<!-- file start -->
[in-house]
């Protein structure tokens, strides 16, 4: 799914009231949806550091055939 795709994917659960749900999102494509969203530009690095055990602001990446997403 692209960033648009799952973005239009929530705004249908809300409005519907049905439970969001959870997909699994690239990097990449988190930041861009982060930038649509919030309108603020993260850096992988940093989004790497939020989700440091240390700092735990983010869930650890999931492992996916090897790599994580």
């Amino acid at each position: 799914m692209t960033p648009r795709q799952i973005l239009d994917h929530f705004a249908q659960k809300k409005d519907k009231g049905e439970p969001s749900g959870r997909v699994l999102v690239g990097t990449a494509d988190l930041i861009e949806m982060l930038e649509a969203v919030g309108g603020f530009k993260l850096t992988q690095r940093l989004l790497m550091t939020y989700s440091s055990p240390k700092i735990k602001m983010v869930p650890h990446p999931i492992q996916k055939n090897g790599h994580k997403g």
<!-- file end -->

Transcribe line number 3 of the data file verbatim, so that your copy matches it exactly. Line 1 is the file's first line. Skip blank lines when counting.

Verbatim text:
């Amino acid at each position: 799914m692209t960033p648009r795709q799952i973005l239009d994917h929530f705004a249908q659960k809300k409005d519907k009231g049905e439970p969001s749900g959870r997909v699994l999102v690239g990097t990449a494509d988190l930041i861009e949806m982060l930038e649509a969203v919030g309108g603020f530009k993260l850096t992988q690095r940093l989004l790497m550091t939020y989700s440091s055990p240390k700092i735990k602001m983010v869930p650890h990446p999931i492992q996916k055939n090897g790599h994580k997403g």